Thursday, July 05, 2007

Marines Investigated for Deaths of 8 Iraqis

Via Reuters:

SAN DIEGO (Reuters) - Up to 10 U.S. Marines are under investigation for the deaths of eight Iraqi prisoners during the November 2004 battle for Fallujah, marking the third war crimes probe of Marines at California's Camp Pendleton, a government spokesman said on Thursday.

There is obviously something very wrong going on at Camp Pendleton and it's incredible that these Marines are only now under investigation since this happened in 2004.

Ed Buice, a spokesman for the Naval Criminal Investigative Service, said he could not disclose details of the inquiry at the U.S. Marine Corps base.

But he said none of the Marines under investigation are being held in detention.

Why not? They've been holding people suspected of war crimes in Gitmo for 5 years.

Nat Helms, a Vietnam veteran who has written a book about the Marine Corp's battle for Fallujah in Iraq's Anbar Province, provided an account of the deaths on his Web site -- -- writing that eight Iraqi prisoners were executed.

According to Helms, Marines held eight unarmed Iraqi men in a house during the battle and executed them after receiving orders to move to a new location.

And defend the marines, he certainly does. Apparently he thinks this is some kind of witch hunt in order to influence the Haditha massacre trial against innocent warriors who were just doing their jobs. But, according to this quote in Helms' article from former Corporal Ryan Weemer (who ended up having to reveal what happened when he took a polygraph exam when he applied to work for the secret service), this is what happened:

In this case the eight men were allegedly taken prisoner while unarmed, Weemer revealed to NCIS investigators. They were of military age, dressed in so-called "track suits" favored by the insurgents at Fallujah, and running from a firefight, he claimed. The Iraqi men were placed under guard by squad members while the fight raged around them.* After a brief time the squad was ordered to move out. The Marine in charge radioed headquarters for instructions about what to do with the suspected insurgents. The laconic response - "They’re still alive?" - came back on the radio.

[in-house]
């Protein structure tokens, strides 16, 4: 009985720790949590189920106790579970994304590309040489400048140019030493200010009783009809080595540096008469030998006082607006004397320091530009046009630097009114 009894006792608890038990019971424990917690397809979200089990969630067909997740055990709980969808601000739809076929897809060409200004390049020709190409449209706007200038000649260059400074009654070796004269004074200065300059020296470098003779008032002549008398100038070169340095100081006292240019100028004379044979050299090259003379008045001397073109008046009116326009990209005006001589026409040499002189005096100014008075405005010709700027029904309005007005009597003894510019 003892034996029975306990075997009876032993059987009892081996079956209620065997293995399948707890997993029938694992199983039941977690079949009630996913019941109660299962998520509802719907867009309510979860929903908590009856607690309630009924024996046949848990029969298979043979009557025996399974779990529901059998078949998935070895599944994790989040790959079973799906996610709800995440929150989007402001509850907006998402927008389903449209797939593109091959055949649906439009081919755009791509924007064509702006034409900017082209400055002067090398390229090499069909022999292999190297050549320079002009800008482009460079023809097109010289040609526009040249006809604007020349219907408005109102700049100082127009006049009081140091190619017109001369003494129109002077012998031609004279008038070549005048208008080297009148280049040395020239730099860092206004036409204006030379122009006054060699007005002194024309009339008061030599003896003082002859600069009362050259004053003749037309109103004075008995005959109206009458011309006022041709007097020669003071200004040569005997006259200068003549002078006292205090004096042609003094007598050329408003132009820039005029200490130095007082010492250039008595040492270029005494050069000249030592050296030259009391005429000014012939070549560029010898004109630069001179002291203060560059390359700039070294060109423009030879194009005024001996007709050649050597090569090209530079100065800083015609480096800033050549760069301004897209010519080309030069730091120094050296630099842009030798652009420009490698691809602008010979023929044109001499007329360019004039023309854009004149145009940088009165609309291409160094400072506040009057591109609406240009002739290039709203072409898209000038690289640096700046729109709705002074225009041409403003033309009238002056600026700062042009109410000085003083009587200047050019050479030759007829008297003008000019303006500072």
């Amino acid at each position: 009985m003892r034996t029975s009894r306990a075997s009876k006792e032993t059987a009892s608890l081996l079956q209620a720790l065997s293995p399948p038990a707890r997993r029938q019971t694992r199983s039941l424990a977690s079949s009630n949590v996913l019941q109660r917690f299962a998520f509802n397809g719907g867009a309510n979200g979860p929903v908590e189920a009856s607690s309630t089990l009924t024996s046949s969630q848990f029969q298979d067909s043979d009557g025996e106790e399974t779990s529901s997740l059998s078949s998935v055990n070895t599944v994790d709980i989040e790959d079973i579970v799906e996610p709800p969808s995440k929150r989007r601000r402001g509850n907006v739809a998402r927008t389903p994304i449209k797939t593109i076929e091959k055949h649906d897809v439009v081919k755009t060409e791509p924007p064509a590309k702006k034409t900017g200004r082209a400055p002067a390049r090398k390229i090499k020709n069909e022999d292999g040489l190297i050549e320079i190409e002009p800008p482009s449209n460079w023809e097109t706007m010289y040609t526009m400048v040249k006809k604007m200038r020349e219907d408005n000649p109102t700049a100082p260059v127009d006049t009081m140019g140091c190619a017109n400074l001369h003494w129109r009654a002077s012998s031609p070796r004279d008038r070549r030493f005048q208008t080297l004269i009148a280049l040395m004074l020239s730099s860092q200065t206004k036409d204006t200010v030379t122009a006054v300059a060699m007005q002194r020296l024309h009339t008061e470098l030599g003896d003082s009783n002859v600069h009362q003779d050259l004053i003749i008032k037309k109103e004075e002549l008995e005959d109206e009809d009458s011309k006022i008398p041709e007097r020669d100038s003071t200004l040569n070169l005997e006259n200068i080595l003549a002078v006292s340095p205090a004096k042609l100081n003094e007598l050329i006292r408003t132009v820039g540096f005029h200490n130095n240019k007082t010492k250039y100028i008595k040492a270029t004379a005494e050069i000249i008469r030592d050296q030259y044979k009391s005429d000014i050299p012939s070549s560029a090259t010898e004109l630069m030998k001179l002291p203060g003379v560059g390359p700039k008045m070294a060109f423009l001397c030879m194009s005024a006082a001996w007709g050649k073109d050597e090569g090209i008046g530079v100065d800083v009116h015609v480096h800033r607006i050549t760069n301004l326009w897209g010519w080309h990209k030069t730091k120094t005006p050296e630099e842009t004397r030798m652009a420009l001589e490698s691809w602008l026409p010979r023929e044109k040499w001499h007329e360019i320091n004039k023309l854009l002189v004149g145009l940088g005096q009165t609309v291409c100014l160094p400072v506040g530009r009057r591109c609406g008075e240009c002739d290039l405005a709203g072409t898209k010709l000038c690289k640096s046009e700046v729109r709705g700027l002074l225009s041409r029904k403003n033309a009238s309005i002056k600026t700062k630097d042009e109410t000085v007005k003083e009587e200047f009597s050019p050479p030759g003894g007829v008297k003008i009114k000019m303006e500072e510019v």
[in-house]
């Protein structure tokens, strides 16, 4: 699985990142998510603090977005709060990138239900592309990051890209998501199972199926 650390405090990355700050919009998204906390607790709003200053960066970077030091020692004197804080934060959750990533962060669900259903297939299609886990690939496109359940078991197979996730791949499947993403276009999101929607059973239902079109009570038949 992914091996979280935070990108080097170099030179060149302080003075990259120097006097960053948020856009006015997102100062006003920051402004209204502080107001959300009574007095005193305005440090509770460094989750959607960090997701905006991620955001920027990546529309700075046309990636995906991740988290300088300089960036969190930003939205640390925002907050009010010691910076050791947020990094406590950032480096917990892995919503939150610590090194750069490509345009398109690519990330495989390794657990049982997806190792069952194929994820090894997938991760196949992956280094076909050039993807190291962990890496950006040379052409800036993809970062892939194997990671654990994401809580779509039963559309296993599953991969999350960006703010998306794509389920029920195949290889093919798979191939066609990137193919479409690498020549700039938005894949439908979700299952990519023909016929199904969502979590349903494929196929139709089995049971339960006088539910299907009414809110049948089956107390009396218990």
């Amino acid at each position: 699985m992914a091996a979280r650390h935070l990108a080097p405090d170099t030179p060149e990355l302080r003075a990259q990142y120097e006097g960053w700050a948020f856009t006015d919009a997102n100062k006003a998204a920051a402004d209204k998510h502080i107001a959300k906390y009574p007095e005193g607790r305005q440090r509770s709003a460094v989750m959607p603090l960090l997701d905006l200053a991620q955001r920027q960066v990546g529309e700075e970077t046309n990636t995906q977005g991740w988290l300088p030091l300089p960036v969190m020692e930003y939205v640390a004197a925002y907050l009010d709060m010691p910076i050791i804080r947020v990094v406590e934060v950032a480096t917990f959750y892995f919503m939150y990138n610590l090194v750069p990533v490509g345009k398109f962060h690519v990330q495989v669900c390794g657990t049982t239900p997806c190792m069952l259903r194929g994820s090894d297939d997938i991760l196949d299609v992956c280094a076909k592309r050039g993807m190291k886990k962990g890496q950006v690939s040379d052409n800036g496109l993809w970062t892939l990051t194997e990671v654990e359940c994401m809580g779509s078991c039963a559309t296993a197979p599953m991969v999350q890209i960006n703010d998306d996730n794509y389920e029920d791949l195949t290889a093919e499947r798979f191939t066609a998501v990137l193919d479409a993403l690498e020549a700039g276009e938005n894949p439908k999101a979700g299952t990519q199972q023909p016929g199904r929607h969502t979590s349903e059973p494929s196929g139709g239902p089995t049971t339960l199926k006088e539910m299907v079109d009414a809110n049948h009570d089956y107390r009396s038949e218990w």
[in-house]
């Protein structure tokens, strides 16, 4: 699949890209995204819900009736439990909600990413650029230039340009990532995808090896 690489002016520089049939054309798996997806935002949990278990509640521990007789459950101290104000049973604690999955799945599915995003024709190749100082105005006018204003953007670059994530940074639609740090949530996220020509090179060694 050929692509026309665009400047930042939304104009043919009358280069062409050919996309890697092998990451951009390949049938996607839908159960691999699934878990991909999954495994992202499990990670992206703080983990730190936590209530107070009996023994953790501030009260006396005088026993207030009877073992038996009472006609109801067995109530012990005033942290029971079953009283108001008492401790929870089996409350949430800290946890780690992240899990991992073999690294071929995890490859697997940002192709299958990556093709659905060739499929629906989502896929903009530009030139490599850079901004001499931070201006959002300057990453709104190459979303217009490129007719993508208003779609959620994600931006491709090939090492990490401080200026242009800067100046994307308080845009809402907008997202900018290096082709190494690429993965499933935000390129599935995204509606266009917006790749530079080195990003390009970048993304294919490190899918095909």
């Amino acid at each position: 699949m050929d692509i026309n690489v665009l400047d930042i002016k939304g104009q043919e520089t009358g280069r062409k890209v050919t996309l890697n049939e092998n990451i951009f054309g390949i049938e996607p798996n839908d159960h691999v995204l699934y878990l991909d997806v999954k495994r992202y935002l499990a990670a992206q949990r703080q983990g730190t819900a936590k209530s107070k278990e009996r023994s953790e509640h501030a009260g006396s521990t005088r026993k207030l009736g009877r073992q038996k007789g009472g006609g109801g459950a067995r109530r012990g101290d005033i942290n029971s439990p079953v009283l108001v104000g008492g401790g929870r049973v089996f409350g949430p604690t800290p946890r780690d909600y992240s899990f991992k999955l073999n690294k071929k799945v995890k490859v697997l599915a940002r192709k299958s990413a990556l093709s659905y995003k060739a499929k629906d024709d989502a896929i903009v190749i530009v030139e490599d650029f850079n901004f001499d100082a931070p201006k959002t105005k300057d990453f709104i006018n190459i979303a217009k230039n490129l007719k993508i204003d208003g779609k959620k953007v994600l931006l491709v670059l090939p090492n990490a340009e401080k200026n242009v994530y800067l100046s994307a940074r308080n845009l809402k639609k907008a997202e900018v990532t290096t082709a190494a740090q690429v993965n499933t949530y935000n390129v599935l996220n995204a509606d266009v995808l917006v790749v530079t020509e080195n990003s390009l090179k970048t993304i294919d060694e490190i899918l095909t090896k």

The leader took it to mean kill the Iraqis, Weemer said. Moments later the squad was ordered to move on. Guns were aimed, triggers were pulled, and the Iraqis died. The bodies were left where they lay.

* At that point they became prisoners of war so which soldier, in their right mind who's studied the Geneva Conventions about the proper handling of POWs, would think he actually had the right to kill these men?

That's what they have to answer for.

Marty Graham, the Reuters reporter who wrote the article above continues with: "The allegation is another embarrassment for the U.S. military fighting in Iraq and Camp Pendleton, one the Marine Corps' largest installations in the United States."

I'm sorry - "an embarrassment"?? Just look at the track record of these Camp Pendleton marines:

In June 2006, seven Marines and a U.S. Navy corpsman were charged in the April 2006 killing of a 52-year-old grandfather in Hamdania, Iraq.

According to testimony, the man was kidnapped from his bed and killed in a scenario planned to make his death look like he was planting a bomb.

All but three of the troops have pleaded guilty to reduced charges, while the remaining three Marines pleaded innocent to charges including kidnapping and murder and are awaiting court martial.

In December 2006, eight Marines from the same platoon being investigated in the Fallujah killings were charged in the November 2005 killings of 24 residents of Haditha, Iraq.

Four officers face charges for failing to investigate and accurately report the Haditha killings and three Marines face murder charges. Charges against a fourth Marine were dismissed in exchange for testimony.

This is a systemic, criminal abuse of military power and force - not an "embarrassment".

Perhaps the fact that I'm watching the documentary Ghosts of Abu Ghraib as I write this has a bearing on my anger towards these latest revelations. But, as someone in that film said, "If there were no photographs, there would be no Abu Ghraib".

And in this latest investigation, if Weemer hadn't had to tell the truth during that polygraph exam, we wouldn't know about these killings either.

That's the thing to think about: what else has gone on that we don't know about and perhaps never will? Who else is covering up possible war crimes?

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